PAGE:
Archive (2016–2006)

Fetal Heart Rate Deceleration Detection Using a Discrete Cosine Transform Implementation of Singular Spectrum Analysis

Journal: Methods of Information in Medicine
Subtitle: A journal stressing, for more than 50 years, the methodology and scientific fundamentals of organizing, representing and analyzing data, information and knowledge in biomedicine and health care
ISSN: 0026-1270
Issue: 2007 (Vol. 46): Issue 2 2007
Pages: 196-201

Fetal Heart Rate Deceleration Detection Using a Discrete Cosine Transform Implementation of Singular Spectrum Analysis

P. A. Warrick 1, 4, D. Precup 2, E. F. Hamilton 3, 4, R. E. Kearney1

1Biomedical Engineering Department, McGill University, Montréal, Québec, Canada 2School of Computer Science, McGill University, Montréal, Québec, Canada 3Department of Obstetrics and Gynecology, McGill University, Montréal, Québec, Canada 4LMS Me

Keywords

Fetal heart rate, Signal Processing, Obstetrics, computer-assisted models, statistical decision support techniques

Summary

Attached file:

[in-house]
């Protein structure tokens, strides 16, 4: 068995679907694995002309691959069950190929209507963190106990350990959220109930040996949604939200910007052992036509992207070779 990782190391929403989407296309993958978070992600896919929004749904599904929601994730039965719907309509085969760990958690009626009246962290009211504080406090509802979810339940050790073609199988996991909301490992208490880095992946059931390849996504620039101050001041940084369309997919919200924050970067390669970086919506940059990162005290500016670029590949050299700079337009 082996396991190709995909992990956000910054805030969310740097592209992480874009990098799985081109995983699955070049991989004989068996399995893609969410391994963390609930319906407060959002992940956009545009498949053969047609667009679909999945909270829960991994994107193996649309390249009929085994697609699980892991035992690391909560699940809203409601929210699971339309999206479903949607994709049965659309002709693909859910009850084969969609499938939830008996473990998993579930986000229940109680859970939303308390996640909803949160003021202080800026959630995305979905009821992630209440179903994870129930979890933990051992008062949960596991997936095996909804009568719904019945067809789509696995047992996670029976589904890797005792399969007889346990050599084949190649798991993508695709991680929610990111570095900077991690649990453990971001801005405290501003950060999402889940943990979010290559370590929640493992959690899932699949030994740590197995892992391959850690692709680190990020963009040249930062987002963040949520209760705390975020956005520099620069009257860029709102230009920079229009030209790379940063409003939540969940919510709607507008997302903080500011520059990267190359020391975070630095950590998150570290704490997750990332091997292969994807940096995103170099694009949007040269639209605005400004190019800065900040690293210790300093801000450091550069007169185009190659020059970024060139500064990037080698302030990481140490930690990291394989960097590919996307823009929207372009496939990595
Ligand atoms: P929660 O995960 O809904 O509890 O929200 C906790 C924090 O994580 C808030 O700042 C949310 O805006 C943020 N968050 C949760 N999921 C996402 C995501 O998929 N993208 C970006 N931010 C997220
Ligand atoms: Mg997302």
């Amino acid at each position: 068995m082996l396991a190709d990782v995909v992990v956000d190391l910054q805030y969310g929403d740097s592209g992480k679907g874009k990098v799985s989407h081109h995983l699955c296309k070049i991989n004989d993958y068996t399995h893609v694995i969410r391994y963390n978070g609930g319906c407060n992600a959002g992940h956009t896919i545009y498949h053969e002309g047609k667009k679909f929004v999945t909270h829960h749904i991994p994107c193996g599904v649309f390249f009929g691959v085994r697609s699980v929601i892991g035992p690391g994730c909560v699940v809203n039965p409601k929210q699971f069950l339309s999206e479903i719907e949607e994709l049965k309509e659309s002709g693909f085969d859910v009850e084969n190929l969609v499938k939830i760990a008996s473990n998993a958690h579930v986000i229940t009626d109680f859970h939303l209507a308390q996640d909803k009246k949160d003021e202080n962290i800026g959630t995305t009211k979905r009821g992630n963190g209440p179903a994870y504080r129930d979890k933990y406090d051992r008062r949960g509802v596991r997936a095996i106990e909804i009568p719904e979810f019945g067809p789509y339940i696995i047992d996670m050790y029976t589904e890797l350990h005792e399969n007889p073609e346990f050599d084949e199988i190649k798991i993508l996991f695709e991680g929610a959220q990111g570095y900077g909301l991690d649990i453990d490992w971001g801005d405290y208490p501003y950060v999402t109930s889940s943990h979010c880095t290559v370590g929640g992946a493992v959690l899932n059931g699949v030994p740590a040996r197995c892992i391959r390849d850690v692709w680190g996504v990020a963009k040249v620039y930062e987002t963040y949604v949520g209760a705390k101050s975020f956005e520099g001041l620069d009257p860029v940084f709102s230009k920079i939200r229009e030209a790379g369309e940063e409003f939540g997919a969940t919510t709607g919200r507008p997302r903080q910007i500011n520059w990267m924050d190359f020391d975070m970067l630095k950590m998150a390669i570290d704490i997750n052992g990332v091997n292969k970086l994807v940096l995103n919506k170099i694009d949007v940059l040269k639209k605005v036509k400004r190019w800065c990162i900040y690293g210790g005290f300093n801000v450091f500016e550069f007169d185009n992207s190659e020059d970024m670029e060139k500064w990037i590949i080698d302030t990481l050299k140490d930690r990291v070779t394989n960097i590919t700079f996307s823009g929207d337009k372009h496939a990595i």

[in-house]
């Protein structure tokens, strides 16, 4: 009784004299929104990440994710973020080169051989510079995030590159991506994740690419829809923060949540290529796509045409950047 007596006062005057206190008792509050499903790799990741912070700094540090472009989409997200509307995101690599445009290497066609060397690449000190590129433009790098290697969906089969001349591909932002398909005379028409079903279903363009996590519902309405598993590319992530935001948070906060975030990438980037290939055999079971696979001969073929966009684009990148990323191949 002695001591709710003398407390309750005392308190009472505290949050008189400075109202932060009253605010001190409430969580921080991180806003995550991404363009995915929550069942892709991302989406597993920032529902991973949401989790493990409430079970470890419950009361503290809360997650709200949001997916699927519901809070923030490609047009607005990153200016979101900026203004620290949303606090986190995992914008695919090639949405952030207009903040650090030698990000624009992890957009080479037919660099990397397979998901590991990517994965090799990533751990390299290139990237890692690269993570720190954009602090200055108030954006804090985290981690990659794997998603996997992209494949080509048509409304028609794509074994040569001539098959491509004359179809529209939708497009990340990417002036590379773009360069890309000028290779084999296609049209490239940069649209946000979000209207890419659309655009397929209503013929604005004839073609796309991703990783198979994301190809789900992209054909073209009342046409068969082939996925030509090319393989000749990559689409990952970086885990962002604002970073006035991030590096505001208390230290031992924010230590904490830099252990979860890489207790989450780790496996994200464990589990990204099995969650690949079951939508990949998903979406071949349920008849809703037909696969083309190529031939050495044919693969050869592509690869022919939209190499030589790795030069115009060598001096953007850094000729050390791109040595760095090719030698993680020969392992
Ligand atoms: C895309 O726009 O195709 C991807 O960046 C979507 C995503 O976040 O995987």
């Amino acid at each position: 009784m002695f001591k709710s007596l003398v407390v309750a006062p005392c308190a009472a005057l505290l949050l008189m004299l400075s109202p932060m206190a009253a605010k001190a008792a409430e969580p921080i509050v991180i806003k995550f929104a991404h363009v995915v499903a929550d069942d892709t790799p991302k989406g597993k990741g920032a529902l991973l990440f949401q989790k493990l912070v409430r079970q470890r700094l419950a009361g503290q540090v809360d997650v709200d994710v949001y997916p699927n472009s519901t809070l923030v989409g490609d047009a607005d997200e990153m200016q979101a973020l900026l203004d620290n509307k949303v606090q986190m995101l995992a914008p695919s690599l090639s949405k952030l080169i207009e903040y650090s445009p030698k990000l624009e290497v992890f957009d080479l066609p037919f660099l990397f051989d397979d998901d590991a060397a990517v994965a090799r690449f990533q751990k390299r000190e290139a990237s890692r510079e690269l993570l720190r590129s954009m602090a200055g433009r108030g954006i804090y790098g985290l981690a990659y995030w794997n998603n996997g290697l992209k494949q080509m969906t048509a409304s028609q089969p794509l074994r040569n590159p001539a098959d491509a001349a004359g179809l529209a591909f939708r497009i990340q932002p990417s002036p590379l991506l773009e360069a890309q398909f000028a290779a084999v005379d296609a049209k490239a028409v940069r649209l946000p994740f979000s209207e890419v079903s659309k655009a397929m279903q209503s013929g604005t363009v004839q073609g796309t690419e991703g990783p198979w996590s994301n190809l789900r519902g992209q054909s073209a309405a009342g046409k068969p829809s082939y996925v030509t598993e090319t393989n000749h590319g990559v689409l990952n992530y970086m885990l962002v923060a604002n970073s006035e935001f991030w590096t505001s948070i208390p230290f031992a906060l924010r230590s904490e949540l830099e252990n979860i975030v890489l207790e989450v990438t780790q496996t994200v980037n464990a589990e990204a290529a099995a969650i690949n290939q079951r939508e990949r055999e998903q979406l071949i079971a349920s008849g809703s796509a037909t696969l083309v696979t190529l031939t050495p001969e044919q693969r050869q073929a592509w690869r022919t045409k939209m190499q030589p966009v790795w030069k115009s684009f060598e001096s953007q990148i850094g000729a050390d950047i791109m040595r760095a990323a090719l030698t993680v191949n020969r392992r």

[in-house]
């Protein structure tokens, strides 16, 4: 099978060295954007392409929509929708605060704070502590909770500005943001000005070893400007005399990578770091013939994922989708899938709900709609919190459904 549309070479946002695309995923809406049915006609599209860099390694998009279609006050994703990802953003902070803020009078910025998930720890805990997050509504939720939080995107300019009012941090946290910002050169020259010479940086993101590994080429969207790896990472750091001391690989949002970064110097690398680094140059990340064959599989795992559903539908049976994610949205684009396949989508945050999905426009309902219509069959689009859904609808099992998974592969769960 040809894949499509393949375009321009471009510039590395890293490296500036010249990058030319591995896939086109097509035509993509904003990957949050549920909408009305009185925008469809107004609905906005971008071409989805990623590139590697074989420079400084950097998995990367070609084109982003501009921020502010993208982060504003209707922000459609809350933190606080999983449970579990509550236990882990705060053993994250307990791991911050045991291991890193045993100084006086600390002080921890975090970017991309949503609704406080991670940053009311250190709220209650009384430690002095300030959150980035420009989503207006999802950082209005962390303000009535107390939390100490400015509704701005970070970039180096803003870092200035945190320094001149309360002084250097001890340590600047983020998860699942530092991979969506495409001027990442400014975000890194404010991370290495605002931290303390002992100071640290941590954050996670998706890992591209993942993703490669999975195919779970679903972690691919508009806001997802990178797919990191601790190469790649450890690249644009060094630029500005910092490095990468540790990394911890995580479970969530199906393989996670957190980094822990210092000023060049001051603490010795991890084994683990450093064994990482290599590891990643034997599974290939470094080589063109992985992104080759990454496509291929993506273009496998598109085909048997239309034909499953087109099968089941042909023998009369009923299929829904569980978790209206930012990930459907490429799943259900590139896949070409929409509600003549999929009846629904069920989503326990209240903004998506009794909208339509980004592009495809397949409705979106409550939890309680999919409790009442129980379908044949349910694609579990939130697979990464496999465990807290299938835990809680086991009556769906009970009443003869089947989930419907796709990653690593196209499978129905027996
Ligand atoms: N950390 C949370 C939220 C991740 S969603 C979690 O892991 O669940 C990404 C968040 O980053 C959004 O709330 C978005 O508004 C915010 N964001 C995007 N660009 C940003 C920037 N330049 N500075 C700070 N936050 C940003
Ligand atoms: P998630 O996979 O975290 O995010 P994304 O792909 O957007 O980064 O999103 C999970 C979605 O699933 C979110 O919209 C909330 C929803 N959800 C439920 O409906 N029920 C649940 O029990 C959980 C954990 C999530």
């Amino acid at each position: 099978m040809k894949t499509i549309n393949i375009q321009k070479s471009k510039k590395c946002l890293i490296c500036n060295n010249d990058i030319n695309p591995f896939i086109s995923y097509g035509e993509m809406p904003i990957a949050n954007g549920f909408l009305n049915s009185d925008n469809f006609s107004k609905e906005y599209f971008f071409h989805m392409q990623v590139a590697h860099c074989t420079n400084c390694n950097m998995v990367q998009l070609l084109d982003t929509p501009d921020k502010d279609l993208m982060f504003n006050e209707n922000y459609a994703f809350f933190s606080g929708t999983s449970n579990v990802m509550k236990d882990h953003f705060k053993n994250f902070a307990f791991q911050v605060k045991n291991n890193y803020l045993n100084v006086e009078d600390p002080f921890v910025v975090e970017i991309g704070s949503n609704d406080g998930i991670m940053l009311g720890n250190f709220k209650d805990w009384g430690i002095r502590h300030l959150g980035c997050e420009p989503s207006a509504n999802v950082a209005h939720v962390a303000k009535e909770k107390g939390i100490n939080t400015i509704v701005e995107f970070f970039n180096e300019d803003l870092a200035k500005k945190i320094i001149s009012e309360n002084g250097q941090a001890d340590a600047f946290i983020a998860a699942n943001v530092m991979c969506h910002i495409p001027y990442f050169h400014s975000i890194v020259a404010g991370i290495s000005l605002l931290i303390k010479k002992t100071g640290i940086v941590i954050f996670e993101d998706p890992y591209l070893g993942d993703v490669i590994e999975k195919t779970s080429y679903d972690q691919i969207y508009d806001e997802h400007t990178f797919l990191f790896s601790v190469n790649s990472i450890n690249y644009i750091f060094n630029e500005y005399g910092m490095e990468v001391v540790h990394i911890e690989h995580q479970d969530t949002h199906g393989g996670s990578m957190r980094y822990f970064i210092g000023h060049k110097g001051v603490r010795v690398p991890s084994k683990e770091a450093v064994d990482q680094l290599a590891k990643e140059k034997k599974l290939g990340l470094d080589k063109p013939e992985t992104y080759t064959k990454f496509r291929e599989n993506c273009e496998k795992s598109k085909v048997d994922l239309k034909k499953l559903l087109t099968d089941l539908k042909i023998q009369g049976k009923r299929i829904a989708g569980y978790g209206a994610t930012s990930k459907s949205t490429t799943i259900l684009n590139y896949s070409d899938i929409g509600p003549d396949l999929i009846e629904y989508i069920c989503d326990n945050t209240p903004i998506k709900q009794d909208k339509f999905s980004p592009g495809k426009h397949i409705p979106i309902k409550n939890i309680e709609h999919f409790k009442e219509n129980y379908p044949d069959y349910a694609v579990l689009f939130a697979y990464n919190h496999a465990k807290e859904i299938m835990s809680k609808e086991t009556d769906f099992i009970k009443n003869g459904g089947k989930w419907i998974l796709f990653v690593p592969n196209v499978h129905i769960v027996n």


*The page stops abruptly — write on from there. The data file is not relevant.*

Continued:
Objectives: To develop a singular-spectrum analysis (SSA) based change-point detection algorithm applicable to fetal heart rate (FHR) monitoring to improve the detection of deceleration events. Methods: We present a method for decomposing a signal into near-orthogonal components via the discrete cosine transform (DCT) and apply this in a novel online manner to change-point detection based on SSA. The SSA technique forms models of the underlying signal that can be compared over time; models that are sufficiently different indicate signal change points. To adapt the algorithm to deceleration detection where many successive similar change events can occur, we modify the standard SSA algorithm to hold the reference model constant under such conditions, an approach that we term “base-hold SSA”. The algorithm is applied to a database of 15 FHR tracings that have been preprocessed to locate candidate decelerations and is compared to the markings of an expert obstetrician. Results: Of the 528 true and 1285 false decelerations presented to the algorithm, the base-hold approach improved on standard SSA, reducing the number of missed decelerations from 64 to 49 (21.9%) while maintaining the same reduction in false-positives (278). Conclusions: The standard SSA assumption that changes are infrequent does not apply to FHR analysis where decelerations can occur successively and in close proximity; our base-hold SSA modification improves detection of these types of event series.

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